Research Week 2022 – Munizay Paracha, MD
Title: Understanding Mortality Among Hematology Oncology Patients Identified From Hospital Administrative Data
Authors: Munizay Paracha, MD1, Anish Parekh, MD, MPH1, Ayesha Sheikh, MD2, Stanley Nwabudike, MD3, Tsion Fikre, Naomi Ko, MD, MPH1
- Boston University Medical Center, Department of Hematology/Oncology, 2. Saint Vincent Medical Group, Massachusetts, 3. Presbyterian Cancer Care, New Mexico
Hospital administrative data has large ramifications for quality of care and quality improvement projects. Unexpected inpatient mortality among patients with a hematology/oncology (H/O) diagnostic related group (DRG) is not widely studied and reported. We sought to investigate the unexpected inpatient mortality rate among cancer patients who were admitted to a large, urban, tertiary care safety net teaching hospital.
We obtained the hospital’s adjusted mortality rate and evaluated the subset of specific observed/expected deaths ratio (O/E) of patients with a primary H/O diagnosis. We chart reviewed each case that was identified as an unexpected mortality which occurred at the hospital from 2016 to 2018. A chart abstraction tool was designed for data abstraction. Data elements included demographics, location of admission, comorbid conditions, if mortality was expected, if documentation was reflective of the severity of the illness. Two independent reviewers abstracted each chart. Every case was discussed with a third reviewer to make a final determination regarding if mortality was expected based on the complexity of case and if documentation was reflective of severity of illness.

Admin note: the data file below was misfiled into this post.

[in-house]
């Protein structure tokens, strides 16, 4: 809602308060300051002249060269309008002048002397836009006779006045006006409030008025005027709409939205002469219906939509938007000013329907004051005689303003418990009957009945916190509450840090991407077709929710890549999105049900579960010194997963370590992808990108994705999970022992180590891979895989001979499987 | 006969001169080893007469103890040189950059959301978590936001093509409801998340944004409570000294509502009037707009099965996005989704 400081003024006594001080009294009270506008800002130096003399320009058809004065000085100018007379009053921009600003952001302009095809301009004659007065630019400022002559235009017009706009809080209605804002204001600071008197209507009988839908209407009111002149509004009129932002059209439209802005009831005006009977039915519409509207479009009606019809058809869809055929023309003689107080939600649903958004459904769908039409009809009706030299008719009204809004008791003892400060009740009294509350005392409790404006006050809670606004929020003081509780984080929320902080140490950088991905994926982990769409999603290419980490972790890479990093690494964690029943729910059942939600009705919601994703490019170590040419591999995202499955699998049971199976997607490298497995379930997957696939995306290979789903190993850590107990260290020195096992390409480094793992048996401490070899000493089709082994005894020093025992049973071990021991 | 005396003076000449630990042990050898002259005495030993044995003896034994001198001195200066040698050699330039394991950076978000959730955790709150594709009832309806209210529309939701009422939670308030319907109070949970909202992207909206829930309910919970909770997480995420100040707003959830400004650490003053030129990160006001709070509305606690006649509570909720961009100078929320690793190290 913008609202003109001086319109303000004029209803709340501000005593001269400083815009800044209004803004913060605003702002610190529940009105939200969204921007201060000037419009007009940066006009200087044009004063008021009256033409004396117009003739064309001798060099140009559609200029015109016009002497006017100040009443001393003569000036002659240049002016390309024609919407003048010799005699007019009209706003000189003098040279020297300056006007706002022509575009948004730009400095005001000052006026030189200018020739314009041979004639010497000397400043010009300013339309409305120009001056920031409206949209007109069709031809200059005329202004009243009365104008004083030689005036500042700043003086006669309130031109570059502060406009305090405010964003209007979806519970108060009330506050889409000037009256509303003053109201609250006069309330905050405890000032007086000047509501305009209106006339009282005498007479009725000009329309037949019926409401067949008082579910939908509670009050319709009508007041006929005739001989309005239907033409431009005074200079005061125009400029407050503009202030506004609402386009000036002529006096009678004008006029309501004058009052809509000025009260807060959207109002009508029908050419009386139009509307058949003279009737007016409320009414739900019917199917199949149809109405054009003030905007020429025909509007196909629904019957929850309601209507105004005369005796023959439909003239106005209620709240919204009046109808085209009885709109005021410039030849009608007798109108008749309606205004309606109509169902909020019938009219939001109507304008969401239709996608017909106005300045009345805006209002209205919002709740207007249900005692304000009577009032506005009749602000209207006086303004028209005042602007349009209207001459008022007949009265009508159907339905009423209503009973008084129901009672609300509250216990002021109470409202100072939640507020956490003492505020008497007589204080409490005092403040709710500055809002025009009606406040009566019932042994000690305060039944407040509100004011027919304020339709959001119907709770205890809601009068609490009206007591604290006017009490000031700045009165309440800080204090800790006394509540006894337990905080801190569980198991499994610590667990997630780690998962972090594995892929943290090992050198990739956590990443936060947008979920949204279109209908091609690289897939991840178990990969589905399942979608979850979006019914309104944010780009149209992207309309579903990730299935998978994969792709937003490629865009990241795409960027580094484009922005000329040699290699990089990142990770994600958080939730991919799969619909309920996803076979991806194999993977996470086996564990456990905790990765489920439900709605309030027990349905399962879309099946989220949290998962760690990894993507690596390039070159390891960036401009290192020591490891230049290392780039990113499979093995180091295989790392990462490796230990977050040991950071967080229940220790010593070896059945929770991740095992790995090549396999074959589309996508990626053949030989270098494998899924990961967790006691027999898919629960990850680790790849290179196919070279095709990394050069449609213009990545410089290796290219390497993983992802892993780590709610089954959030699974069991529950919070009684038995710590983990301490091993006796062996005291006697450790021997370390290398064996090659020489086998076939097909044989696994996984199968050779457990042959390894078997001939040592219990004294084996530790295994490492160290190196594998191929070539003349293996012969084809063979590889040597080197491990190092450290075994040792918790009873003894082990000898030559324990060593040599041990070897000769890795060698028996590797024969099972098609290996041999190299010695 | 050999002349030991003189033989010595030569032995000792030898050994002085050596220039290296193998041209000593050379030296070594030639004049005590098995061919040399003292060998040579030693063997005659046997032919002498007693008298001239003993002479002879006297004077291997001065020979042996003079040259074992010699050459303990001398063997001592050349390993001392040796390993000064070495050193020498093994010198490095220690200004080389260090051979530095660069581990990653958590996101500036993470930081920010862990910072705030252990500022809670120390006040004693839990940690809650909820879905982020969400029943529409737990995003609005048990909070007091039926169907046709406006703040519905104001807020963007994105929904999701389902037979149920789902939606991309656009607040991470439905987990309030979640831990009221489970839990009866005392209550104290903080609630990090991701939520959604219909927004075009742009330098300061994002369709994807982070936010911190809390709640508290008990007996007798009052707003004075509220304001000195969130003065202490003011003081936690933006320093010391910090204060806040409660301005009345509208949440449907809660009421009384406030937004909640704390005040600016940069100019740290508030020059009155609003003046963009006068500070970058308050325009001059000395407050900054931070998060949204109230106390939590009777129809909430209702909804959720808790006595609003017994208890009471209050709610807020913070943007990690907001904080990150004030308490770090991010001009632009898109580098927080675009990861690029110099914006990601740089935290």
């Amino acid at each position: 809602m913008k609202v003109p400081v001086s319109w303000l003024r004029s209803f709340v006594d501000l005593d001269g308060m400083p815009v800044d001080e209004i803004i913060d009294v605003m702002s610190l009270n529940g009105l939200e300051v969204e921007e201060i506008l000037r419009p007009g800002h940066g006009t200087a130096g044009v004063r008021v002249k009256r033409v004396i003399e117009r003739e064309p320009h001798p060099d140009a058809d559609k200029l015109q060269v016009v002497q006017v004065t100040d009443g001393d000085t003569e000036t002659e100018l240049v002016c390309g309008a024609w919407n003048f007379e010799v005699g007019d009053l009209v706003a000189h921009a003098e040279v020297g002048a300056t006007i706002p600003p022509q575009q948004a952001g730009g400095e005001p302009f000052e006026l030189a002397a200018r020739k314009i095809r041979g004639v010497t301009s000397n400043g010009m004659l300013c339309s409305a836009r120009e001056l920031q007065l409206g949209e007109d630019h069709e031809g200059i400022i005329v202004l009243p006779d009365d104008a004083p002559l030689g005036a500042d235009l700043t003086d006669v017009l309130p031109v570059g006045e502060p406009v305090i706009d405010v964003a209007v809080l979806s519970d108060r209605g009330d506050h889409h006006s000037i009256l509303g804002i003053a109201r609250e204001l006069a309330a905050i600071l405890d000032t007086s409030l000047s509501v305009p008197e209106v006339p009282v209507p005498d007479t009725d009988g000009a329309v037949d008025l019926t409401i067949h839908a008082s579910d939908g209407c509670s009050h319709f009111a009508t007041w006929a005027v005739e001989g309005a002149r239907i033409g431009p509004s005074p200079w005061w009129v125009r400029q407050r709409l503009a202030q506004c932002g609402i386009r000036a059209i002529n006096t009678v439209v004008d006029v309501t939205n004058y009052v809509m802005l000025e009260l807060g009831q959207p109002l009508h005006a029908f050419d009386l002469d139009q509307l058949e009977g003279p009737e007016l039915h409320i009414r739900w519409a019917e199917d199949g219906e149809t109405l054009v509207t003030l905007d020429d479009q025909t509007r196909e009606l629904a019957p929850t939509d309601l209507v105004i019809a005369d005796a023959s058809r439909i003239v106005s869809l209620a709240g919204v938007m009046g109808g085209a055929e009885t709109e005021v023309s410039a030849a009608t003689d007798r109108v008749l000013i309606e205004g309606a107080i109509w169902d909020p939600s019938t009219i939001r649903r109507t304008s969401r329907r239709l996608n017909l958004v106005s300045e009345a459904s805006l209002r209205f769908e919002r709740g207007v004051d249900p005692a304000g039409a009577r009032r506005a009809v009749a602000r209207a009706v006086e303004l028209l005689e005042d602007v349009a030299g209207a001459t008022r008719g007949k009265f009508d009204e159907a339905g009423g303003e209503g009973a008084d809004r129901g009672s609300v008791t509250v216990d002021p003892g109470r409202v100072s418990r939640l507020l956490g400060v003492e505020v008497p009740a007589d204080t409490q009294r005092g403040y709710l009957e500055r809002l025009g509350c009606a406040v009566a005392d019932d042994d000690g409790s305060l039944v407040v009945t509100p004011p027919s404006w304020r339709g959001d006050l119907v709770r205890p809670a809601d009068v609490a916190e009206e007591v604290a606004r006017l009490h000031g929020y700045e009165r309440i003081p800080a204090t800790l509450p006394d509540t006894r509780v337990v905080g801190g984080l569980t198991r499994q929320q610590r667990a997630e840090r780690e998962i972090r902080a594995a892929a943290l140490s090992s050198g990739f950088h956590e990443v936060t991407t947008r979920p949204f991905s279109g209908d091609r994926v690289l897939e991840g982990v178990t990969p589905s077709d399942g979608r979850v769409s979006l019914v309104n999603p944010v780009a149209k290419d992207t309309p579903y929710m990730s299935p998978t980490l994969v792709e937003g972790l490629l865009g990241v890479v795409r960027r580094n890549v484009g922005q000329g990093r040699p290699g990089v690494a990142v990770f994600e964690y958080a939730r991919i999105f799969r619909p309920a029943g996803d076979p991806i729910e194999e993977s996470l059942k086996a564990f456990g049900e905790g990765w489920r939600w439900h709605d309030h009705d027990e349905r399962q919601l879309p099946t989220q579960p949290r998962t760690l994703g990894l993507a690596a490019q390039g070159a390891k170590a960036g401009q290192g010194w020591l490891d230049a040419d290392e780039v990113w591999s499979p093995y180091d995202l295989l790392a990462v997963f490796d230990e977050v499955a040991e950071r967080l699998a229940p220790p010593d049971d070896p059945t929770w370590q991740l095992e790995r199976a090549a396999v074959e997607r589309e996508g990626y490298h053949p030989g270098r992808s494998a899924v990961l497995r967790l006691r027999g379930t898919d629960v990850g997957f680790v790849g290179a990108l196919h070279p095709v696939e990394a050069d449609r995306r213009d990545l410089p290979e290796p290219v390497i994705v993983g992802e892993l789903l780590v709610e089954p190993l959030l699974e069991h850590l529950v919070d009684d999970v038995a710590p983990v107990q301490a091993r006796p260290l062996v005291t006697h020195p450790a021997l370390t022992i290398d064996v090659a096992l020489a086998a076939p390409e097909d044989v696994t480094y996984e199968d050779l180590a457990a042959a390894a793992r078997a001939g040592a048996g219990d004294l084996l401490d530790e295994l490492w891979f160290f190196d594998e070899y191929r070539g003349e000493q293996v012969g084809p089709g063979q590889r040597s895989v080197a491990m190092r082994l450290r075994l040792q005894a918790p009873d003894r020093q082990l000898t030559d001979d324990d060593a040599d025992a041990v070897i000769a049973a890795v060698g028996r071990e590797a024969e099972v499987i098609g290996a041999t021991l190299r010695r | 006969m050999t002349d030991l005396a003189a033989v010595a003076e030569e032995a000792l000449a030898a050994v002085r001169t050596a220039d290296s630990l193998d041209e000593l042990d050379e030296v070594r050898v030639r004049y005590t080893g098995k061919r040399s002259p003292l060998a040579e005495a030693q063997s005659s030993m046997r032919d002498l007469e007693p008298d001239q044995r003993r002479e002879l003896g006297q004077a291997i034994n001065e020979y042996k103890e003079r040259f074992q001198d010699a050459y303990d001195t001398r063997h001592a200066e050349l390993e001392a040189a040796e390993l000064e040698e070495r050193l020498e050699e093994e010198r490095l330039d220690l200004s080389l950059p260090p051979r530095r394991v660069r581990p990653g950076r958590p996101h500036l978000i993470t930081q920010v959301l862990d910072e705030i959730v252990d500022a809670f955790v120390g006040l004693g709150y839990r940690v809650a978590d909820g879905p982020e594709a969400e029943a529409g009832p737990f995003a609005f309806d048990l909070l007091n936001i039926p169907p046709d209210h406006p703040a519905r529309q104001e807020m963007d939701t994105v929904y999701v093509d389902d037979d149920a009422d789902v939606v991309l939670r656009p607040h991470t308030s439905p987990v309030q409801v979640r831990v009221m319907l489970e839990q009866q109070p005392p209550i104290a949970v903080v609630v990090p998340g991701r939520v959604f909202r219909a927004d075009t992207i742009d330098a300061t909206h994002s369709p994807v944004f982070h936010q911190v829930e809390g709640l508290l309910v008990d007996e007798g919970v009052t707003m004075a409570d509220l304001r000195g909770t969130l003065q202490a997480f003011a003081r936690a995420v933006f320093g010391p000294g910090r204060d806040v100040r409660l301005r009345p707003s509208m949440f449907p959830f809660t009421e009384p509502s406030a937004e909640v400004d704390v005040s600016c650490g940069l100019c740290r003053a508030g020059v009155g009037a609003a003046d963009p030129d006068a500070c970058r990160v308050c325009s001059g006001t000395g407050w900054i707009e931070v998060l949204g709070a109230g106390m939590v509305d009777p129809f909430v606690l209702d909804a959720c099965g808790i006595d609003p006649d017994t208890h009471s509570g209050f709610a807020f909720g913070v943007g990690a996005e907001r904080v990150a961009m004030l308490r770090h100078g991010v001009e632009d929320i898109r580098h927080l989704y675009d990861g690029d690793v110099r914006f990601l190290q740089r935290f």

On review of the inpatient mortality data, the O/E for the H/O diagnostic related group (DRG) from Vizient® was 1.14. Twenty two cases were identified as having an unexpected death. Among those cases, 23% of patients were transferred from an outside hospital, and 23% of patients did not have a known cancer diagnosis at the time of admission. In the majority of cases, documentation on admission did not accurately reflect severity of illness, specialists in hematology or oncology were not consulted at time of diagnosis. We noted the majority of patients were not followed by a hematologist/oncologist within the hospital system (63.6%). In 55% of patients, the cause of death was acute respiratory failure, and 14% of patients had an Advance Directive/DNAR in the chart prior to admission. Delayed antibiotics in febrile neutropenia and a missed blood transfusion reaction were causes of unexpected deaths.
Hospital generated data reported that mortality among H/O patients was greater than projected, however careful chart review of each case demonstrated a significant number of cases that were expected but the severity of illness was not documented properly to account for the death. Templates for proper documentation using the Vizient mortality variables is a key area to lower unexpected inpatient mortality.